4 used & new from $159.99

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  • Digital Blue QX5 Digial Microscope
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Digital Blue QX5 Digial Microscope

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Available from these sellers.
  • Includes specimen jars, sample slide tweezers, eye dropper, slide clip, software CD-ROM, USB cable, microscope stand and microscope
  • Video playback 15 frames per second
  • Magnification 10X, 60X, 200X
  • Resolution VGA 640 x 480, twin super bright LED light source
  • Portable and easy to use in both stationary and "handheld" modes
1 new from $399.99 3 collectible from $159.99

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Product Description

Product Description

The QX-5 Microscope is the perfect educational tool for children who want to learn about their world! Attach this electronic microscope to your PC and let children explore the tiny, hidden parts of their world.

From the Manufacturer

Explore the microscopic world with the only microscope that connects to a computer. Software lets you view, edit, animate and even measure samples, then create slide-shows and videos. The Digitial Blue QX5 has the mobility to come out of its base for viewing of larger or possibly live samples in the natural habitats.

Product Details

  • Product Dimensions: 3.2 x 1.3 x 6.7 inches ; 2.6 pounds
  • Shipping Weight: 6 pounds
  • Domestic Shipping: Item can be shipped within U.S.
  • International Shipping: This item is not eligible for international shipping. Learn More
  • ASIN: B0002HLKI2
  • Item model number: DB12011
  • Our recommended age: 6 years and up
  • Manufacturer recommended age: 6 - 15 years
  • Amazon Best Sellers Rank: #300,555 in Toys & Games (See Top 100 in Toys & Games)
  • Average Customer Review: 3.9 out of 5 stars  See all reviews (46 customer reviews)
  • Product Warranty: For warranty information about this product, please click here
  • Discontinued by manufacturer: Yes
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Customer Questions & Answers

Customer Reviews

3.9 out of 5 stars

Most Helpful Customer Reviews

155 of 159 people found the following review helpful By I. Harding on December 16, 2004
The Qx5 microscope is the natural follow-on from the Qx3. Used as a toy with the "child friendly" supplied software, it will load onto the latest machines; difficulties with the old Qx3 software on Windows XP Pro were not encountered with the Qx5. I have found this software to be intensely irritating for my use, but letting my two young nephews loose on my computer I was delighted to find that the whizzes, zips and boings the program generates during its natural operation freed me to be elsewhere in the house without fear that my young guests had given up on the microscope and were trying to sabotage my machine in ways available only to the very young. Not that I need have feared: a simple walk around the local park produced more than enough samples to keep them delighted until dinner. An excellent Christmas game can also be knocked out with the Qx5 and a laptop by wandering around the house, taking magnified snaps of the decorations and furniture, then challenging guests to identify the objects. (Print thumbnails and you can have a dozen people wandering around different parts of the house peering at ornaments.)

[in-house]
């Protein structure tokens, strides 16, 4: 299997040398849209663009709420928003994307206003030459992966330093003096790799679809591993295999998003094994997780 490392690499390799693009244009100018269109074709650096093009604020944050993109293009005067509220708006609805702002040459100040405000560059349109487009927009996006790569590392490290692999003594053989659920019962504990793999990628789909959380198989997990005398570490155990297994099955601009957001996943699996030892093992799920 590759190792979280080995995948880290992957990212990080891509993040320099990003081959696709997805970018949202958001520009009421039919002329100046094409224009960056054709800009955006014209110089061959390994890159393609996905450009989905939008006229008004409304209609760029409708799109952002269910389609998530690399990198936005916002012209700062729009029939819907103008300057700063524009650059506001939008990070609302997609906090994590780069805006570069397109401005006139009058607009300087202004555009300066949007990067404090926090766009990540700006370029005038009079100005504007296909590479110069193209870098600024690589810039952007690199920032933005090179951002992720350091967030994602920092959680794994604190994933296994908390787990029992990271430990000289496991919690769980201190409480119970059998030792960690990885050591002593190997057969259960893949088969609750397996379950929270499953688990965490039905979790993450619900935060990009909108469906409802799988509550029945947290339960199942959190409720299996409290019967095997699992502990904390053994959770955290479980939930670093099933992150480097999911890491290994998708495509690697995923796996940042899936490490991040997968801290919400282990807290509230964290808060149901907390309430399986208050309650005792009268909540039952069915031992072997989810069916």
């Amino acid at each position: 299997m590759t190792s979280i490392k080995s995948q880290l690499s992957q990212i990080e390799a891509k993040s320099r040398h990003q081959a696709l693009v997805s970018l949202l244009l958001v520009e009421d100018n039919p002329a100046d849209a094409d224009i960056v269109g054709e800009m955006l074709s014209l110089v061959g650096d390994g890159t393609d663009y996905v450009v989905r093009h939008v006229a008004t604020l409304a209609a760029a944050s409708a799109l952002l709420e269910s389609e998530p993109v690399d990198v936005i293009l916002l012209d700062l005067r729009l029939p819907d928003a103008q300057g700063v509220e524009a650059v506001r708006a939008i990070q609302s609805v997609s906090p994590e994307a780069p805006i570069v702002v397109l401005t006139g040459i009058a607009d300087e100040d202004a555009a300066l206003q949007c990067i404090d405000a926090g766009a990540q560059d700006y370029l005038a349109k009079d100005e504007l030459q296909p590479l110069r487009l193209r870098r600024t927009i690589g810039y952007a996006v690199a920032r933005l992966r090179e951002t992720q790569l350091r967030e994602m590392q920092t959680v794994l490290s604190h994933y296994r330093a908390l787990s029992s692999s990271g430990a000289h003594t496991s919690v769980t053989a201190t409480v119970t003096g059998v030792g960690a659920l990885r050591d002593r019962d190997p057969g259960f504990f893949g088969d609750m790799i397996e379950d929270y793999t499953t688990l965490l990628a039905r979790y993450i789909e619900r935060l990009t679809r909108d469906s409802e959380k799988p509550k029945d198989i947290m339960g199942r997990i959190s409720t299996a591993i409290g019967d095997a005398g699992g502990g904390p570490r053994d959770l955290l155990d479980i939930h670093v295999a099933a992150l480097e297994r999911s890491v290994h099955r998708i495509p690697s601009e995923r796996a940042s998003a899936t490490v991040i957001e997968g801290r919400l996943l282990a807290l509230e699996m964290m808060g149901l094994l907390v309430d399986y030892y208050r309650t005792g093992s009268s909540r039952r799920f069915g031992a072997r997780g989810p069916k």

However, I have not bought two new Qx5s to supplement the Qx3s I already have just to play games. These `toys' are truly excellent scientific instruments. They allow for rapid inspection of small components, provide good images for presentations, and an image of a graticule can be used to calibrate distance per pixel, providing simple distance and area measurement. These images can be fed to image-processing packages for colour-dependent area measurements and other techniques. Contact angles of droplets on surfaces can also be measured from these images, with the 60x magnification matching the best droplet size.
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19 of 19 people found the following review helpful By Amazon Customer on April 11, 2005